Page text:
surgical mesh

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FDA Proposes Tougher Rules For Surgical Mesh

The U.S. Food and Drug Administration is proposing tougher regulations for vaginally implanted surgical mesh to treat women with prolapse, The Wall Street Journal reports.

In a document posted to FDA’s website Thursday the agency said, the “rate and severity of mesh-specific adverse events following vaginal POP [pelvic organ prolapse] repair with mesh calls into question the safety of these devices.” Many side effects were caused by the mesh protruding out of the vaginal tissue, which in turn caused pain, infection and bleeding.

The agency said is proposing new mesh products undergo a premarket review process, which requires companies to conduct studies looking at a product’s safety and effectiveness prior to approval. The mesh products are currently reviewed under the less stringent review known as the 510(k) process. The agency is also proposing that studies involving current products be conducted but said it would consider a grace period for companies to submit a premarket approval applications.

An FDA advisory panel is being called on to discuss the mesh products next week. The meeting [Sept.8-9] is expected to mostly focus on mesh when used to treat organ prolapse, but the panel will be asked to discuss the use in treating a condition known as stress urinary incontinence. The consumer group Public Citizen petitioned the FDA last week to recall existing mesh products and require new products to undergo a premarket review process.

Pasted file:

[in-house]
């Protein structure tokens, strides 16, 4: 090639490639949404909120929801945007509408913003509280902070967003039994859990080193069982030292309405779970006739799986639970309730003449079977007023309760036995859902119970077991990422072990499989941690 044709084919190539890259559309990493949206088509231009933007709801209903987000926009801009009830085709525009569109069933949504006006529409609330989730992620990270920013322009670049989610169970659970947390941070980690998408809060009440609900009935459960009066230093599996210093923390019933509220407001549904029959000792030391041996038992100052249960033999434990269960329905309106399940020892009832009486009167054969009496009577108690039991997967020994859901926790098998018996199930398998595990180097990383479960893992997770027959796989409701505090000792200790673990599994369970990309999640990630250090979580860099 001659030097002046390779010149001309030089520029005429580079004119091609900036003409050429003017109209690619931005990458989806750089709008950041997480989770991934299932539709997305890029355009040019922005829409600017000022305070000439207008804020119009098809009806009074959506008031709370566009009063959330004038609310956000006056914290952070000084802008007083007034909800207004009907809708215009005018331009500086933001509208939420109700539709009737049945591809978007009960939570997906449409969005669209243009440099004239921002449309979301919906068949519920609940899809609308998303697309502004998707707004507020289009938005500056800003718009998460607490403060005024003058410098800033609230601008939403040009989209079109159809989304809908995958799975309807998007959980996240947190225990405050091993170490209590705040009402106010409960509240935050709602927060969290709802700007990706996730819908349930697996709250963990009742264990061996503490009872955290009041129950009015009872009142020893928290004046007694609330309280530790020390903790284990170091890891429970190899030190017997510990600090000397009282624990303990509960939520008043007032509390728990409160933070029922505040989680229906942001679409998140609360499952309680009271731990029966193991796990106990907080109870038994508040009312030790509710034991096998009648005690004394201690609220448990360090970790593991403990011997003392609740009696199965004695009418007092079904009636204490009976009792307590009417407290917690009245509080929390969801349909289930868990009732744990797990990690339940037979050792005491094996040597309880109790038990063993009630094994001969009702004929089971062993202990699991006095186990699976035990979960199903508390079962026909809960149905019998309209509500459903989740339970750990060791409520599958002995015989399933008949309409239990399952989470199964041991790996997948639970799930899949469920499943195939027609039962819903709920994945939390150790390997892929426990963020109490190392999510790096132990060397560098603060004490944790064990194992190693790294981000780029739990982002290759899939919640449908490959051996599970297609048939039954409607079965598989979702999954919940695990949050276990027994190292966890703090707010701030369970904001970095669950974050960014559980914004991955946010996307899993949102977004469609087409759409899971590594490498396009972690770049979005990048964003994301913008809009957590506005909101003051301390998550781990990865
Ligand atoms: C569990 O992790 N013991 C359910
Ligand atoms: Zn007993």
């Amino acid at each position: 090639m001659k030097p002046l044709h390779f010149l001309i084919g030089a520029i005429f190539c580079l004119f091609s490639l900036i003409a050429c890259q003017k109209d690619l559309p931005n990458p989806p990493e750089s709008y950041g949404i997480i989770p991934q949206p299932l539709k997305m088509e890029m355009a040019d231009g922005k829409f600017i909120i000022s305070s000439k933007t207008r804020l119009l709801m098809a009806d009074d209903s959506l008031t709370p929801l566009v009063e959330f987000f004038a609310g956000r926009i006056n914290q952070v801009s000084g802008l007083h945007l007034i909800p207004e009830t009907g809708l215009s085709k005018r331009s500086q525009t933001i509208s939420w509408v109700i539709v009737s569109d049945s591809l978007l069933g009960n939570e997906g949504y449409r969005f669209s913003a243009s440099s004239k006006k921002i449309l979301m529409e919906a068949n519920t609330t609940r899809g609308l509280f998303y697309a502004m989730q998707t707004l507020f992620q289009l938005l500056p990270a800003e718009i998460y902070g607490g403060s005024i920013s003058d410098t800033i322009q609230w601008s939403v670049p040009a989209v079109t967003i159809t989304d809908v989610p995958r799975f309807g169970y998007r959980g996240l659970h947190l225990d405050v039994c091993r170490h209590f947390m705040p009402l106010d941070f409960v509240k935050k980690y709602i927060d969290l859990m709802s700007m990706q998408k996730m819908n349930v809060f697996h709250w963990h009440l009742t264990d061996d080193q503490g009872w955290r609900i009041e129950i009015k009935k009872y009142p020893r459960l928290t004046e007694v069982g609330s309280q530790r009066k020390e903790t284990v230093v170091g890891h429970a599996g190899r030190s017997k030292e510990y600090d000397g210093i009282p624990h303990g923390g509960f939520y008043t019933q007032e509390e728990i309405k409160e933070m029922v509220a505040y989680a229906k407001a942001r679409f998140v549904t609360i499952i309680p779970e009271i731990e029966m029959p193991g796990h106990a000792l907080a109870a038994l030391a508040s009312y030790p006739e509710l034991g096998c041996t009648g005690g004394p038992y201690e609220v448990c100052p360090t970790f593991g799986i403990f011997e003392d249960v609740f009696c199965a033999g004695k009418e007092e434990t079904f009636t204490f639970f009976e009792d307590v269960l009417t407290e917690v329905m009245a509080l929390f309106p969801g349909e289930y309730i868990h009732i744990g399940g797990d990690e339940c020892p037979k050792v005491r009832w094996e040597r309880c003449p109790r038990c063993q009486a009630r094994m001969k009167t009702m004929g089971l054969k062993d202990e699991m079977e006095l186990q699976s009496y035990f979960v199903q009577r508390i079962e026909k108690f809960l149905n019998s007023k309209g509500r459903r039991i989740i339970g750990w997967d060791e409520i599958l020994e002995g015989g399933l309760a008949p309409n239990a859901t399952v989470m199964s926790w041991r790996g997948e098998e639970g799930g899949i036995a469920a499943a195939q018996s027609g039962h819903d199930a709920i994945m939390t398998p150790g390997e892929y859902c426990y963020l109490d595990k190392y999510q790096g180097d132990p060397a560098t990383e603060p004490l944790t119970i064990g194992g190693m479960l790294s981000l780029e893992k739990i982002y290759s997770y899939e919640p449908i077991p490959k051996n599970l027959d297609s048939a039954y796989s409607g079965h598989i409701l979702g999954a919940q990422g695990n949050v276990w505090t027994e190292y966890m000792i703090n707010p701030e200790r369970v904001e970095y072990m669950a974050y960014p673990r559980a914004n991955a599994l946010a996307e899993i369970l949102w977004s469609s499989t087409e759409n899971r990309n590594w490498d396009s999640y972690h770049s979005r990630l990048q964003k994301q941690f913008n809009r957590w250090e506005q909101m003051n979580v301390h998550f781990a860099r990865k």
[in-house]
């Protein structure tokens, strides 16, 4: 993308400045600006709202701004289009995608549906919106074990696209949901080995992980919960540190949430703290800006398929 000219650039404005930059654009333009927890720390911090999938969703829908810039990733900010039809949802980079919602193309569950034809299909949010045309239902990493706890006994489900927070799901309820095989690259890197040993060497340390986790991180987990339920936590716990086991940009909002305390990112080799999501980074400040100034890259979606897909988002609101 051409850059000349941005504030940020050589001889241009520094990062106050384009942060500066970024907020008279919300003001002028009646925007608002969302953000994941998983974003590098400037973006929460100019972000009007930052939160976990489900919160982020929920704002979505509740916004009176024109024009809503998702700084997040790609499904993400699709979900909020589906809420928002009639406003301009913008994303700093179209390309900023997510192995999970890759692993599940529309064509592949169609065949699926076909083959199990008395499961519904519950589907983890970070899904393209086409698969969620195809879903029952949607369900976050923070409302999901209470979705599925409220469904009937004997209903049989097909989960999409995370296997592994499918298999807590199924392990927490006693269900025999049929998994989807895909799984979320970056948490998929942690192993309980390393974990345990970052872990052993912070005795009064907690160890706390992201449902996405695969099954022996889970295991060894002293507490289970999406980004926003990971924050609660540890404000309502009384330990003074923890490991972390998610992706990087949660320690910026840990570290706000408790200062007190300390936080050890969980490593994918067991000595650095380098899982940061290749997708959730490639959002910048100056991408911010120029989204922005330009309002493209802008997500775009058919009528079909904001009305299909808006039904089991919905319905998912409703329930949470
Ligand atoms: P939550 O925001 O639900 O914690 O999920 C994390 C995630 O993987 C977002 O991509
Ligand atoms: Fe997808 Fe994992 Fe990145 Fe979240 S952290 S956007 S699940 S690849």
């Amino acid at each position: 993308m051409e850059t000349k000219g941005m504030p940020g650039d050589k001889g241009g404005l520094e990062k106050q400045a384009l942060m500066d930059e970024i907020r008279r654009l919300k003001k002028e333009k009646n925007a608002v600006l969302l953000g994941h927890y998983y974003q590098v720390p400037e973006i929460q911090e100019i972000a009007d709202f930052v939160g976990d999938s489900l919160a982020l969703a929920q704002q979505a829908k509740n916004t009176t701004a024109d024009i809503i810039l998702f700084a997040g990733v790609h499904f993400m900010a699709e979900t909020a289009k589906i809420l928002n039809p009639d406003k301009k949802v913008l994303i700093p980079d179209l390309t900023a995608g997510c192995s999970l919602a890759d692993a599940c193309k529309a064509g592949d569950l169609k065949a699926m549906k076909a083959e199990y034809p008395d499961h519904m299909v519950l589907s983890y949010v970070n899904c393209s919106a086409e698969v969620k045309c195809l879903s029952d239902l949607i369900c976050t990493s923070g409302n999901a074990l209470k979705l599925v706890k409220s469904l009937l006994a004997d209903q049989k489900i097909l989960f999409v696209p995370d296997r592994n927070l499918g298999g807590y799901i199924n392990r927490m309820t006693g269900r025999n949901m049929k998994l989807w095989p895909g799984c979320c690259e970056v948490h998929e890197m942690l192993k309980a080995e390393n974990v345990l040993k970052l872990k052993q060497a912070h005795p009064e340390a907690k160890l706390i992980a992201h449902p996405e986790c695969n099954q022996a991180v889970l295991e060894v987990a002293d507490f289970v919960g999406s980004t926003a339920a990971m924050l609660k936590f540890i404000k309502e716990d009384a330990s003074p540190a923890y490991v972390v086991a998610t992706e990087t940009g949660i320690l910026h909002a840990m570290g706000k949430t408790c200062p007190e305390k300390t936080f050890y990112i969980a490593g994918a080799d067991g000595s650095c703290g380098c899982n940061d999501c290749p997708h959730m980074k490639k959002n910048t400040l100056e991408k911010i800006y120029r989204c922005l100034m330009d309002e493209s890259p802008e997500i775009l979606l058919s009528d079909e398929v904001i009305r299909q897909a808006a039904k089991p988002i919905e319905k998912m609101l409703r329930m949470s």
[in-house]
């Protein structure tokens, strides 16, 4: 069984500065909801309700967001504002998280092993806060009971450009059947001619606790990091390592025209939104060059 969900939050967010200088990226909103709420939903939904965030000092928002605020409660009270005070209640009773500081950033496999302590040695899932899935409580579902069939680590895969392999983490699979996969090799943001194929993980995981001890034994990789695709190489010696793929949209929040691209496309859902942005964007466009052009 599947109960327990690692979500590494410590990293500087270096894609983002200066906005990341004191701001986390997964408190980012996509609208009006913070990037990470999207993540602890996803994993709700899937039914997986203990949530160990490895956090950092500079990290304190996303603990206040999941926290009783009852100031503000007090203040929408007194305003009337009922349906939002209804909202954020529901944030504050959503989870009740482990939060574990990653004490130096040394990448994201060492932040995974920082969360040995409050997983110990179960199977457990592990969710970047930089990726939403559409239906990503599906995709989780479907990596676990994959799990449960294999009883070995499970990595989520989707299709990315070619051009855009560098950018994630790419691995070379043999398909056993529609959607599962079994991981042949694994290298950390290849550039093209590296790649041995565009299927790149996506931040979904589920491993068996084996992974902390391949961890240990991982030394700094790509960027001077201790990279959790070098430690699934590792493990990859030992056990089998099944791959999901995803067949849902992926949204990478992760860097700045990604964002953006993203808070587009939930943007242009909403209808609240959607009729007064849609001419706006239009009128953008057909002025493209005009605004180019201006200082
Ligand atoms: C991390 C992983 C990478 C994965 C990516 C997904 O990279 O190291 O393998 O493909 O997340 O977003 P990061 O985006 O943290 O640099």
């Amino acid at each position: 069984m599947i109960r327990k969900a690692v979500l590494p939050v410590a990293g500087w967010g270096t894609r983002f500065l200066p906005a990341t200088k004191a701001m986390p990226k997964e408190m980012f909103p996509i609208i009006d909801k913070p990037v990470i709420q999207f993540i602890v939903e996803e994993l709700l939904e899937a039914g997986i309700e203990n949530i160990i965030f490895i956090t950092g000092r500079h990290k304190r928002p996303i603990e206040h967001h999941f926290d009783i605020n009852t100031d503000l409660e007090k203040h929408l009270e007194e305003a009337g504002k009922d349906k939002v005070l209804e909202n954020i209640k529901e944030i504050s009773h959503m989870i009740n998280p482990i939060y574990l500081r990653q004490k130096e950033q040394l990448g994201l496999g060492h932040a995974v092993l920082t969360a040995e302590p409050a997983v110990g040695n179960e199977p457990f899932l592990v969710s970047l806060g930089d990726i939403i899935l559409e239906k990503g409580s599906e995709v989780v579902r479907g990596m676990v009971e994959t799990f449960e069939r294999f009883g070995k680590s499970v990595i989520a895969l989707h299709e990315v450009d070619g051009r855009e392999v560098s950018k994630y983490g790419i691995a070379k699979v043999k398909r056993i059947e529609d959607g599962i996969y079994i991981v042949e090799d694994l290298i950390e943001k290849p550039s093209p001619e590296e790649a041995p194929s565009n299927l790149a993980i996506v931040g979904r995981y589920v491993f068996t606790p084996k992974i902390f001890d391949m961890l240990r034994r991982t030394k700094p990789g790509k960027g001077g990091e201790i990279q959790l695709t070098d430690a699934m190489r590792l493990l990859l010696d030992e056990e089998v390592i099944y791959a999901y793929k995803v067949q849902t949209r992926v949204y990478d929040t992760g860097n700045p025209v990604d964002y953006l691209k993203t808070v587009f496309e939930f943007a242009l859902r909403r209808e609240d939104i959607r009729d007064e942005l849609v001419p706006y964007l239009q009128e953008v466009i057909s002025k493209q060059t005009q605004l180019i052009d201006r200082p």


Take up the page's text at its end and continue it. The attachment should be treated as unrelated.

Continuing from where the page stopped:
In a piece yesterday, I wrote about a group of pelvic surgeons who are challenging some of the FDA’s safety warnings.

Medical Device (Adverse Event) Reports

Surgeons Challenge FDA Warnings On Vaginal Mesh

The debate over a controversial medical device used for women is heating up.

A nationwide coalition of pelvic surgeons is challenging a recent U.S. Food and Drug Administration safety advisory that warns of serious risks, complications and questionable benefits of surgical mesh implanted vaginally to treat women for a condition known as prolapse. The procedure is used to strengthen vaginal tissue that has grown weak or stretched, often after childbirth.

In advance of an FDA advisory panel meeting Sept 8-9 to discuss the safety and effectiveness of the mesh — and as attorneys across the country intensify their efforts targeting the device through litigation — pelvic surgeons say they e-mailed a response letter to the FDA outlining their concerns. A copy of the letter was obtained by CommonHealth.

“We have some significant disagreement with the conclusions reached [by The FDA] and concerns regarding the message that it is sending to our patients, the healthcare community, and unfortunately to the legal community as well,” says the Aug. 25 letter, which is signed by more than 600 pelvic surgeons, according to one of the organizers, Dr. Miles Murphy, associate medical director at the Institute for Female Pelvic Medicine & Reconstructive Surgery and Director of the Division of urogynecology at Abington Memorial Hospital in Pennsylvania. Continue reading